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How Netflix Ruined My Writing Routine

It took a long while before Netflix made an appearance at our house. Before then, I rarely watched TV. I’d have one or two favorites I tuned into once a week, but once Netflix arrived to our home about two years ago, I got hooked. At first I was able to stick to my writing routine, but the idea that limits could be enforced flew out the window the moment I discovered the first episode of the first season of an addictive show: Breaking Bad. How would the main character, Walter White, weasel his way out of all the trouble he got himself into on a daily basis? I waited for what I thought was his true character – an honest chemistry teacher – to shine through and conquer his evil, nasty drug maker and dealer side. I was surprised how fast I got hooked because this show wasn’t even remotely similar to other shows I watched. I mean, Walter White is so different from Laura Ingalls Wilder from Little House on the Prairie!

Once I made it through all the episodes of Breaking Bad, a friend recommended Mad Men. Donald Draper loomed large over the television screen almost nightly. Mr. Draper’s charismatic personality charmed both women and men with his advertising talents, among other things. 😉  During each episode, I waited for what I thought was his true character – a person wanting to show love and be loved – dwindle away. Would he ever find happiness and stop being such a womanizer? You’ll have to watch and see.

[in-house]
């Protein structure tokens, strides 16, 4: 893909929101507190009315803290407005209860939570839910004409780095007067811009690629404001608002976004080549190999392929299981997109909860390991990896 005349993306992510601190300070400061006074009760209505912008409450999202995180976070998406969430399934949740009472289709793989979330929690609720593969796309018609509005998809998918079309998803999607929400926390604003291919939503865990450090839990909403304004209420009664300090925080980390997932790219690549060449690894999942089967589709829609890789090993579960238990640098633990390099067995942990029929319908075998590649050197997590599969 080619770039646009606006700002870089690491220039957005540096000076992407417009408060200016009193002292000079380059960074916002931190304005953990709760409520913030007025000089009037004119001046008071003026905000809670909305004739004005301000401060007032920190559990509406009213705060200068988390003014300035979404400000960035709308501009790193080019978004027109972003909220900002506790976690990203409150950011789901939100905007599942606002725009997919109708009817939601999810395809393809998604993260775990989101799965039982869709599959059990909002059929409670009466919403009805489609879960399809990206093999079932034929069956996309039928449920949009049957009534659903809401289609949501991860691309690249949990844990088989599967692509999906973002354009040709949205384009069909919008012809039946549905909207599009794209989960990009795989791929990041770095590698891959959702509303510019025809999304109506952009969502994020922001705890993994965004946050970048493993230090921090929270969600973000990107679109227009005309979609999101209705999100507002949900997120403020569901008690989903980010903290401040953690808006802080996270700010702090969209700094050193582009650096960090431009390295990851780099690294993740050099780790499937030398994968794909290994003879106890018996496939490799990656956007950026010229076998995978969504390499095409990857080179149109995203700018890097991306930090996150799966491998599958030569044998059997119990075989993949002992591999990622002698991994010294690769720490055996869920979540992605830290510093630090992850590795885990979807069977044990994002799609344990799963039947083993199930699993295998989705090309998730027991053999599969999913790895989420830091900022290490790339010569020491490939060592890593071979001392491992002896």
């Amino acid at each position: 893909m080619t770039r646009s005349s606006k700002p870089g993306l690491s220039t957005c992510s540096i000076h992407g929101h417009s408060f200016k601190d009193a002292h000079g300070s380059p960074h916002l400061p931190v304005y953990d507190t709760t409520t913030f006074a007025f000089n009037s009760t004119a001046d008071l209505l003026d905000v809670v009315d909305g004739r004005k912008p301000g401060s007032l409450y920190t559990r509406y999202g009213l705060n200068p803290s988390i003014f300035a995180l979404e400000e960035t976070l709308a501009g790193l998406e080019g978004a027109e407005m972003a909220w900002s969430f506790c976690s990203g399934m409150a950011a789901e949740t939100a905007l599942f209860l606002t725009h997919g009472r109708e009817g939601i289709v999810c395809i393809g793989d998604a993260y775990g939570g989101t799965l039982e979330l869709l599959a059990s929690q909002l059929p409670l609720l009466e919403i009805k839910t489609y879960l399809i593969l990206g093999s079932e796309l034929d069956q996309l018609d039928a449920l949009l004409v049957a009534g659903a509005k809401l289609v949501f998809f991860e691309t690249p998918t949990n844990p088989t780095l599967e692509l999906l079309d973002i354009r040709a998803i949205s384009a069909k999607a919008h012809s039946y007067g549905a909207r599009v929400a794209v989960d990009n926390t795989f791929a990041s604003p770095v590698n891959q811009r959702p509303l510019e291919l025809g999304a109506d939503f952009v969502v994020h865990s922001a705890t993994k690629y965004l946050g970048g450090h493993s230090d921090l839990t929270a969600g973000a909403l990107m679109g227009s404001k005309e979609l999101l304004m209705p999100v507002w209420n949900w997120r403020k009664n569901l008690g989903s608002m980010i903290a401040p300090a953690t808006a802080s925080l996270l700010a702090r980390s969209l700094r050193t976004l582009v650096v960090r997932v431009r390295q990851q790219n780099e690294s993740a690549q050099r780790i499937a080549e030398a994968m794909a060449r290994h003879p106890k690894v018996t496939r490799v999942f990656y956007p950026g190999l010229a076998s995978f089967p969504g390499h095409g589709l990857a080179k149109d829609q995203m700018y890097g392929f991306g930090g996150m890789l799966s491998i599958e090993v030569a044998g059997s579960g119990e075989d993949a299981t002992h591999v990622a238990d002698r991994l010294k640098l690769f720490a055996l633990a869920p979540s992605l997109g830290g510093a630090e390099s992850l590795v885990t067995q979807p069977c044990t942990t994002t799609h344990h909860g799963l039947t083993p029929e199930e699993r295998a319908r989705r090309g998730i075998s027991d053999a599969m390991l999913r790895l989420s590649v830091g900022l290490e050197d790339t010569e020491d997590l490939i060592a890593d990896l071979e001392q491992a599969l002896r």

As I commiserated to a writer friend about how I was becoming addicted to Netflix, she advised that writers should watch shows to give us ideas to use in our own writing. So I happily continued on while pen and paper waited on the sidelines. Netflix was like a box of chocolates sitting on the kitchen counter. I just had to have one more.

Parenthood became one of my favorites. The drama in the characters’ lives kept me hooked like any soap opera would. Even though there was a lot of arguing between the grown brothers and sisters, their young children, and the grandparents, it helped them resolve or work through the many problems they had to deal with. The series taught me a bit about autism since one of the children and an adult struggled with the disorder.